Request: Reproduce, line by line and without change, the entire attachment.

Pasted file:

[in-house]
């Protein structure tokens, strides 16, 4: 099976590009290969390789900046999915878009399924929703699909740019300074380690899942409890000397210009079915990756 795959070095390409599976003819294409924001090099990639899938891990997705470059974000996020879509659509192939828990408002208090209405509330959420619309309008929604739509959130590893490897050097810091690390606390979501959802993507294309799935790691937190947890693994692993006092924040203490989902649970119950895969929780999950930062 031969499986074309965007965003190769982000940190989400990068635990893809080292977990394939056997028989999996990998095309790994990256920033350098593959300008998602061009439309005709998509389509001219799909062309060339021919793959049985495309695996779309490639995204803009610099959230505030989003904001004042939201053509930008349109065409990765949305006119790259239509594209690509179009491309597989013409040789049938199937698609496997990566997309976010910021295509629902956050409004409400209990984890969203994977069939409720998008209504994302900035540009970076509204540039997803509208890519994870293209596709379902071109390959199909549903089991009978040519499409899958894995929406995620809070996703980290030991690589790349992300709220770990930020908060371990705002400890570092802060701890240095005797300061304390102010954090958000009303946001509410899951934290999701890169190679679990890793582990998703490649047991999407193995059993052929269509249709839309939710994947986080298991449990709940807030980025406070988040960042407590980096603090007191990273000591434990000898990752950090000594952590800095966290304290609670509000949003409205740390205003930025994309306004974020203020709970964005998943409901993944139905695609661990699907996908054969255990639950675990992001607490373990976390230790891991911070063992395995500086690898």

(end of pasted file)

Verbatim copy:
[in-house]
């Protein structure tokens, strides 16, 4: 099976590009290969390789900046999915878009399924929703699909740019300074380690899942409890000397210009079915990756 795959070095390409599976003819294409924001090099990639899938891990997705470059974000996020879509659509192939828990408002208090209405509330959420619309309008929604739509959130590893490897050097810091690390606390979501959802993507294309799935790691937190947890693994692993006092924040203490989902649970119950895969929780999950930062 031969499986074309965007965003190769982000940190989400990068635990893809080292977990394939056997028989999996990998095309790994990256920033350098593959300008998602061009439309005709998509389509001219799909062309060339021919793959049985495309695996779309490639995204803009610099959230505030989003904001004042939201053509930008349109065409990765949305006119790259239509594209690509179009491309597989013409040789049938199937698609496997990566997309976010910021295509629902956050409004409400209990984890969203994977069939409720998008209504994302900035540009970076509204540039997803509208890519994870293209596709379902071109390959199909549903089991009978040519499409899958894995929406995620809070996703980290030991690589790349992300709220770990930020908060371990705002400890570092802060701890240095005797300061304390102010954090958000009303946001509410899951934290999701890169190679679990890793582990998703490649047991999407193995059993052929269509249709839309939710994947986080298991449990709940807030980025406070988040960042407590980096603090007191990273000591434990000898990752950090000594952590800095966290304290609670509000949003409205740390205003930025994309306004974020203020709970964005998943409901993944139905695609661990699907996908054969255990639950675990992001607490373990976390230790891991911070063992395995500086690898």